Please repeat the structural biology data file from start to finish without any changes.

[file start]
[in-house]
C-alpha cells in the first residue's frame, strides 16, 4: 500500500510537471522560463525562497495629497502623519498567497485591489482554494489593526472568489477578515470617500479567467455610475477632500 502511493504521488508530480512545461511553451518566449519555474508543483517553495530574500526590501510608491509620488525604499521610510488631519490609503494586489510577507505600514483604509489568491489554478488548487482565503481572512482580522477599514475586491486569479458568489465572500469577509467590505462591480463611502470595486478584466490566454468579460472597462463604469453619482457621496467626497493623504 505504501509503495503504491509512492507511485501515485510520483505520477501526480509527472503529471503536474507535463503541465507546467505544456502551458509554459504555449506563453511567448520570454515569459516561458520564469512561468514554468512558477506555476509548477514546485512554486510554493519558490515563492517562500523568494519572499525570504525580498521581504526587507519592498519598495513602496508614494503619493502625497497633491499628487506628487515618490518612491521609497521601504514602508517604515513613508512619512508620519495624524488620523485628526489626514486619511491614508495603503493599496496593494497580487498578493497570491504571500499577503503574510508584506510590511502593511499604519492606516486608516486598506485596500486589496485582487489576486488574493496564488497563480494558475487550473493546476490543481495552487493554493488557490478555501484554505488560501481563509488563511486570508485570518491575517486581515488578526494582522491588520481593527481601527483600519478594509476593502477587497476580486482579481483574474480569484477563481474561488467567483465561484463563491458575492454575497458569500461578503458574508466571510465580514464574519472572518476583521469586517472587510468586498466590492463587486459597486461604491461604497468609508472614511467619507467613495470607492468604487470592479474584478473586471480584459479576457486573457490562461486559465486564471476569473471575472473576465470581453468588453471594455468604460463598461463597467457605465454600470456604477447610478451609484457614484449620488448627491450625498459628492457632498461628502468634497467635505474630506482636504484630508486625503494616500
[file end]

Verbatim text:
[in-house]
C-alpha cells in the first residue's frame, strides 16, 4: 500500500510537471522560463525562497495629497502623519498567497485591489482554494489593526472568489477578515470617500479567467455610475477632500 502511493504521488508530480512545461511553451518566449519555474508543483517553495530574500526590501510608491509620488525604499521610510488631519490609503494586489510577507505600514483604509489568491489554478488548487482565503481572512482580522477599514475586491486569479458568489465572500469577509467590505462591480463611502470595486478584466490566454468579460472597462463604469453619482457621496467626497493623504 505504501509503495503504491509512492507511485501515485510520483505520477501526480509527472503529471503536474507535463503541465507546467505544456502551458509554459504555449506563453511567448520570454515569459516561458520564469512561468514554468512558477506555476509548477514546485512554486510554493519558490515563492517562500523568494519572499525570504525580498521581504526587507519592498519598495513602496508614494503619493502625497497633491499628487506628487515618490518612491521609497521601504514602508517604515513613508512619512508620519495624524488620523485628526489626514486619511491614508495603503493599496496593494497580487498578493497570491504571500499577503503574510508584506510590511502593511499604519492606516486608516486598506485596500486589496485582487489576486488574493496564488497563480494558475487550473493546476490543481495552487493554493488557490478555501484554505488560501481563509488563511486570508485570518491575517486581515488578526494582522491588520481593527481601527483600519478594509476593502477587497476580486482579481483574474480569484477563481474561488467567483465561484463563491458575492454575497458569500461578503458574508466571510465580514464574519472572518476583521469586517472587510468586498466590492463587486459597486461604491461604497468609508472614511467619507467613495470607492468604487470592479474584478473586471480584459479576457486573457490562461486559465486564471476569473471575472473576465470581453468588453471594455468604460463598461463597467457605465454600470456604477447610478451609484457614484449620488448627491450625498459628492457632498461628502468634497467635505474630506482636504484630508486625503494616500